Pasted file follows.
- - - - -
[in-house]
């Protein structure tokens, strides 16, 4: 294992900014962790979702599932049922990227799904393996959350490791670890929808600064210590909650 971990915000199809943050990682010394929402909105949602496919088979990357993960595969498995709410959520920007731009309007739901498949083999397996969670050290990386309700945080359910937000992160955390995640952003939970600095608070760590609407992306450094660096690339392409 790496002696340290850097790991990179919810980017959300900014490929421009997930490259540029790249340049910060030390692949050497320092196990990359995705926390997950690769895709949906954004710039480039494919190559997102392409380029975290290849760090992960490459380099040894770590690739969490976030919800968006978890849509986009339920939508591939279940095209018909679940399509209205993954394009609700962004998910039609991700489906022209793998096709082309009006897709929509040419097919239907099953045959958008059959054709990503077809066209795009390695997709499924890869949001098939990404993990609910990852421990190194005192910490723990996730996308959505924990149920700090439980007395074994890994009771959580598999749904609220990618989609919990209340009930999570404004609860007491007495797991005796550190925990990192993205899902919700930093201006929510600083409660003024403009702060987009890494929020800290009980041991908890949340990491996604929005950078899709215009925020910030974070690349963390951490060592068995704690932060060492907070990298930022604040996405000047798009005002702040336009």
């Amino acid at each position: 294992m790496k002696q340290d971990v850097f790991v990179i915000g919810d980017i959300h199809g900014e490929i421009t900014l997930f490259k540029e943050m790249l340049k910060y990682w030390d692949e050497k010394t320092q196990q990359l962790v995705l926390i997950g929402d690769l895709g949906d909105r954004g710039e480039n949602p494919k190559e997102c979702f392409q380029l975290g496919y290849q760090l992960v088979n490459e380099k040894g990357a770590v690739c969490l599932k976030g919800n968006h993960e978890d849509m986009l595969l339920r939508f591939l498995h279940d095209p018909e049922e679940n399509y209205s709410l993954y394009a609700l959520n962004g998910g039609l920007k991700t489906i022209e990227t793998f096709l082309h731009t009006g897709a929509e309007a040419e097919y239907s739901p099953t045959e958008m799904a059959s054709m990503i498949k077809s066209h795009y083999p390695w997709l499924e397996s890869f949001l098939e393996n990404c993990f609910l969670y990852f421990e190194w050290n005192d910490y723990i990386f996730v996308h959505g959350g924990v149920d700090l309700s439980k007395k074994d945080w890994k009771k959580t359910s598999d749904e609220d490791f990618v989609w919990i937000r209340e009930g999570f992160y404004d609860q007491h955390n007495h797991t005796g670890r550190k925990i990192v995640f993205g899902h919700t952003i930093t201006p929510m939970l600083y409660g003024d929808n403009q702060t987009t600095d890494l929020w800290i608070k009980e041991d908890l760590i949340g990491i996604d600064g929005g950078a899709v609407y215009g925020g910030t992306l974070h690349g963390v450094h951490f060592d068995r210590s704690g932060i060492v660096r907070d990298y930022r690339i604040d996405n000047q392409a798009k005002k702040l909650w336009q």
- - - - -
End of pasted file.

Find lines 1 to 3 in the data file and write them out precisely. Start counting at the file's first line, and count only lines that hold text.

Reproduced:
[in-house]
């Protein structure tokens, strides 16, 4: 294992900014962790979702599932049922990227799904393996959350490791670890929808600064210590909650 971990915000199809943050990682010394929402909105949602496919088979990357993960595969498995709410959520920007731009309007739901498949083999397996969670050290990386309700945080359910937000992160955390995640952003939970600095608070760590609407992306450094660096690339392409 790496002696340290850097790991990179919810980017959300900014490929421009997930490259540029790249340049910060030390692949050497320092196990990359995705926390997950690769895709949906954004710039480039494919190559997102392409380029975290290849760090992960490459380099040894770590690739969490976030919800968006978890849509986009339920939508591939279940095209018909679940399509209205993954394009609700962004998910039609991700489906022209793998096709082309009006897709929509040419097919239907099953045959958008059959054709990503077809066209795009390695997709499924890869949001098939990404993990609910990852421990190194005192910490723990996730996308959505924990149920700090439980007395074994890994009771959580598999749904609220990618989609919990209340009930999570404004609860007491007495797991005796550190925990990192993205899902919700930093201006929510600083409660003024403009702060987009890494929020800290009980041991908890949340990491996604929005950078899709215009925020910030974070690349963390951490060592068995704690932060060492907070990298930022604040996405000047798009005002702040336009």
């Amino acid at each position: 294992m790496k002696q340290d971990v850097f790991v990179i915000g919810d980017i959300h199809g900014e490929i421009t900014l997930f490259k540029e943050m790249l340049k910060y990682w030390d692949e050497k010394t320092q196990q990359l962790v995705l926390i997950g929402d690769l895709g949906d909105r954004g710039e480039n949602p494919k190559e997102c979702f392409q380029l975290g496919y290849q760090l992960v088979n490459e380099k040894g990357a770590v690739c969490l599932k976030g919800n968006h993960e978890d849509m986009l595969l339920r939508f591939l498995h279940d095209p018909e049922e679940n399509y209205s709410l993954y394009a609700l959520n962004g998910g039609l920007k991700t489906i022209e990227t793998f096709l082309h731009t009006g897709a929509e309007a040419e097919y239907s739901p099953t045959e958008m799904a059959s054709m990503i498949k077809s066209h795009y083999p390695w997709l499924e397996s890869f949001l098939e393996n990404c993990f609910l969670y990852f421990e190194w050290n005192d910490y723990i990386f996730v996308h959505g959350g924990v149920d700090l309700s439980k007395k074994d945080w890994k009771k959580t359910s598999d749904e609220d490791f990618v989609w919990i937000r209340e009930g999570f992160y404004d609860q007491h955390n007495h797991t005796g670890r550190k925990i990192v995640f993205g899902h919700t952003i930093t201006p929510m939970l600083y409660g003024d929808n403009q702060t987009t600095d890494l929020w800290i608070k009980e041991d908890l760590i949340g990491i996604d600064g929005g950078a899709v609407y215009g925020g910030t992306l974070h690349g963390v450094h951490f060592d068995r210590s704690g932060i060492v660096r907070d990298y930022r690339i604040d996405n000047q392409a798009k005002k702040l909650w336009q």